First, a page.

Inmaculada de Melo-Martín, Michael Hauskeller, Sandra Braman, Xavier Guchet & Tamar Sharon (2015). Book Symposium on Human Nature in an Age of Biotechnology: The Case for Mediated Posthumanism By Tamar Sharon Springer, Dordrecht, 2014. Philosophy and Technology 28 (4):581-599.
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  8.  1
    Allan J. Jacobs & Kavita S. Arora (2015). Response to “The Mysterious Disappearance of the Object of Inquiry: Jacobs and Arora's Defense of Circumcision”. American Journal of Bioethics 15 (8):4-5.
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  9.  1
    J. J. Jacobs (1994). Joseph J. Jacobs on Alternative Medicine and the National Institutes of Health. Interview by Thomasine Kushner and Charles MacKay. [REVIEW] Cambridge Quarterly of Healthcare Ethics 3 (3):442.
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  10. Baltasar Jerónimo Gracián Y. Morales & Joseph Jacobs (1892). The Art of Wordly Wisdom, Tr. From [the o Raculo Manual] by J. Jacobs.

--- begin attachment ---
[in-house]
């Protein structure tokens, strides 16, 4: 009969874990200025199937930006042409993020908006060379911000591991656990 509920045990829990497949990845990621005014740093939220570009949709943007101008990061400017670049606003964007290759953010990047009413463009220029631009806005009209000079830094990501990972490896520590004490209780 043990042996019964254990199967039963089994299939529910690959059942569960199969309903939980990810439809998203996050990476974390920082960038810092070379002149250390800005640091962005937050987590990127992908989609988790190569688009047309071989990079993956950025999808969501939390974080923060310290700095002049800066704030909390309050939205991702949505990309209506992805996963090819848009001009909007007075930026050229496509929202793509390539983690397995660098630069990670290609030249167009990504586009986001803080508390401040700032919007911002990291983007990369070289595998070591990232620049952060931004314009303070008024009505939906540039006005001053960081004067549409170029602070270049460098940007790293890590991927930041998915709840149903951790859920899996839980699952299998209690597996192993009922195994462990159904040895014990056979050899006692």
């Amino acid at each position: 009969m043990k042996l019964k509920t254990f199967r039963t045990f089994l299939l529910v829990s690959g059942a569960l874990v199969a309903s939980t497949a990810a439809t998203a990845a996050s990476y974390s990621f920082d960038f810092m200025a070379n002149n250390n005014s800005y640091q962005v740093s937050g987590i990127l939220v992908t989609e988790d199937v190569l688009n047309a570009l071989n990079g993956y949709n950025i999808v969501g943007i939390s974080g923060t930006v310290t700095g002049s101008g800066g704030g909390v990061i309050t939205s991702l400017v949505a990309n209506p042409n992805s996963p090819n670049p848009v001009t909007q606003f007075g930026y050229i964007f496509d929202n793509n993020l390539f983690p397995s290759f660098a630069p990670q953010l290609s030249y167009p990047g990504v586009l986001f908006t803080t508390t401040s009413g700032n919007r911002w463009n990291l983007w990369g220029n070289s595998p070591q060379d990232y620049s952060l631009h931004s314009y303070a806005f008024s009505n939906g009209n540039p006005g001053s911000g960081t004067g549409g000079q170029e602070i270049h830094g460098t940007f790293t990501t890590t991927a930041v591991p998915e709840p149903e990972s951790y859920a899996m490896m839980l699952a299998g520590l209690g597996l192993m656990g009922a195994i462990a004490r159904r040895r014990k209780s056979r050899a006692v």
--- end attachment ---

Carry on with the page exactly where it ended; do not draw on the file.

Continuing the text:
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  11.  18
    P. van Haperen, B. Gremmen & J. Jacobs (2012). Reconstruction of the Ethical Debate on Naturalness in Discussions About Plant-Biotechnology. Journal of Agricultural and Environmental Ethics 25 (6):797-812.
    Abstract This paper argues that in modern (agro)biotechnology, (un)naturalness as an argument contributed to a stalemate in public debate about innovative technologies. Naturalness in this is often placed opposite to human disruption. It also often serves as a label that shapes moral acceptance or rejection of agricultural innovative technologies. The cause of this lies in the use of nature as a closed, static reference to naturalness, while in fact “nature” is an open and dynamic concept with many different meanings. We (...)
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  12.  23
    Jonathan A. Jacobs (2001). Choosing Character: Responsibility for Virtue and Vice. Cornell University Press.
    Jacobs' interpretation is developed in contrast to the overlooked work of Maimonides, who also used Aristotelian resources but argued for the possibility of ...
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  13.  40
    Amber Jacobs (2007). The Potential of Theory: Melanie Klein, Luce Irigaray, and the Mother-Daughter Relationship. Hypatia 22 (3):175-193.